Russia’s 1998 financial crisis caused foreign trade to plummet in all three Baltic states. The loss of the Russian market hurt exports, but the sharp declines in domestic spending engineered by the Estonian and Latvian governments meant that imports declined even more sharply in both countries. This led to a substantial decline of their trade deficits. In Estonia, the current account deficit fell along with the trade deficit, from US$508 million in 1998 to US$297 million last year, or just 5.9 percent of GDP.
In Latvia, however, the current account deficit fell by only US$8 million last year, to US$636 million [10.2 percent of estimated GDP] (Bloomberg, March 30). While Estonia’s surplus on services last year offset two-thirds of the trade deficit, in Latvia the merchandise trade deficit accounted for a much larger portion of the current account deficit. Growth in Latvia’s current account deficit over the course of 1999 also provides cause for concern. As a share of GDP, the deficit rose from 6.9 percent in the first quarter to 8.1 percent in the second, 9.5 percent in the third, and 15.4 percent in the fourth.
As the Latvian economy and domestic spending recover from the effects of the Russian financial crisis, imports could easily grow faster than exports. This is in part because the commodity composition of Latvian exports–which contain a high portion of primary and low value-added goods–limits prospects for rapid export growth. Wood and wood articles are Latvia’s largest export item, accounting for 37 percent of total exports in 1999. Textiles make up another 15 percent, and base metals 12 percent (Monthly Bulletin of Latvian Statistics). Unless fiscal policy is tightened substantially, pressure on imports will remain high to satisfy both consumption and growing investment needs. Latvian enterprises are already boosting imports of capital goods, in order to make themselves more competitive on Western markets. By contrast, while Estonia also exports large amounts of wood articles (as well as textiles, live animals and food), machinery and appliances–higher value-added commodities–account for 21 percent of Estonian exports.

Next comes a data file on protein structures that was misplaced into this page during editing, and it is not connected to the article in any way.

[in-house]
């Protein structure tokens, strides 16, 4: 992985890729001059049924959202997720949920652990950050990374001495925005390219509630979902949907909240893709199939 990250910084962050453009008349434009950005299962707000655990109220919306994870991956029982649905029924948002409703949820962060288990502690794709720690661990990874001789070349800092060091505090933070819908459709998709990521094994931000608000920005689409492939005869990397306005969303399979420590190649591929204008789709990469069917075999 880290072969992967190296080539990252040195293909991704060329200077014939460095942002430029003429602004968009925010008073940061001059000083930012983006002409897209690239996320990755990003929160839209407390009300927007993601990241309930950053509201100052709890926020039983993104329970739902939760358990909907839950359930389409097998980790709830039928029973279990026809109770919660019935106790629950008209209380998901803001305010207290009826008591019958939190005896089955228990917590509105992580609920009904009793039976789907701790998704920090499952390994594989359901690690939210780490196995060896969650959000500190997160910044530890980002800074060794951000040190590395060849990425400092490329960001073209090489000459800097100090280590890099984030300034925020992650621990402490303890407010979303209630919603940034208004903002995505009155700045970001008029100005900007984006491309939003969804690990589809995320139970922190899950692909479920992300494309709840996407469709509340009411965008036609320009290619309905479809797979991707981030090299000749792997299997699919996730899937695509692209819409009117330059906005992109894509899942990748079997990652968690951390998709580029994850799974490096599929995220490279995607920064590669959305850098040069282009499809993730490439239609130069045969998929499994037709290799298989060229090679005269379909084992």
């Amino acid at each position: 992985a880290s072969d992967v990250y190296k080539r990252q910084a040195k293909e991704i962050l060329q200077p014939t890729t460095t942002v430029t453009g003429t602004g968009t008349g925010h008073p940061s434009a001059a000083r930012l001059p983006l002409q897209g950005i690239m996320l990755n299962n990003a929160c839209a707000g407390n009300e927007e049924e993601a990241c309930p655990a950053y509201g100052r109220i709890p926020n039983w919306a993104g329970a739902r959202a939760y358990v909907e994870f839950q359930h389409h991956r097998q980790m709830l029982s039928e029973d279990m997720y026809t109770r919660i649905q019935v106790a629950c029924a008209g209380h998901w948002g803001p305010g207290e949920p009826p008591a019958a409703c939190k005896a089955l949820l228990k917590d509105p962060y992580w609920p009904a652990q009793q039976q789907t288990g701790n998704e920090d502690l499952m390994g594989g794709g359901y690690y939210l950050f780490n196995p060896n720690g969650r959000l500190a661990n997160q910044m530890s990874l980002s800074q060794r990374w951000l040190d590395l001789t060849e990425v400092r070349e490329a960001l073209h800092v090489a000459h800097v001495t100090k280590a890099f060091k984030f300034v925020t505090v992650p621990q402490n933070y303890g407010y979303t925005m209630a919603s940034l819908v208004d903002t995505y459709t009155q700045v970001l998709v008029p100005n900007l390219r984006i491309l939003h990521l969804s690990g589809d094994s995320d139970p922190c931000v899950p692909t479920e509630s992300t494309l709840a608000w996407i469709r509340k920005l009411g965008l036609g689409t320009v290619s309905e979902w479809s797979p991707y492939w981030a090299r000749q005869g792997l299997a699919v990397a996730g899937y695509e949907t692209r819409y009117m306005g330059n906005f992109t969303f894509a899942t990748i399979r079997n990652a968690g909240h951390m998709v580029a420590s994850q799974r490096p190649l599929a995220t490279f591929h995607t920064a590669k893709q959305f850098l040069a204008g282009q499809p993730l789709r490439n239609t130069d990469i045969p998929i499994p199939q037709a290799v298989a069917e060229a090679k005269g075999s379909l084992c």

The relatively unfavorable composition of Latvia’s export basket increases the importance of foreign direct investment (FDI) as a source of financing Latvia’s current account deficit. Estonia’s current account deficit in 1999 was completely financed by FDI. In Latvia, however, FDI in 1999 only financed 38 percent of the current account deficit. If Latvian policymakers want to finance higher levels of consumption and domestic spending, they will need to make the country more attractive to foreign investors. Seen in this context, the mid-April collapse of the Skele government–over the pace of privatization–seems particularly disturbing.
GOVERNMENT GRAVITATES IN RUSSIAN ORBIT.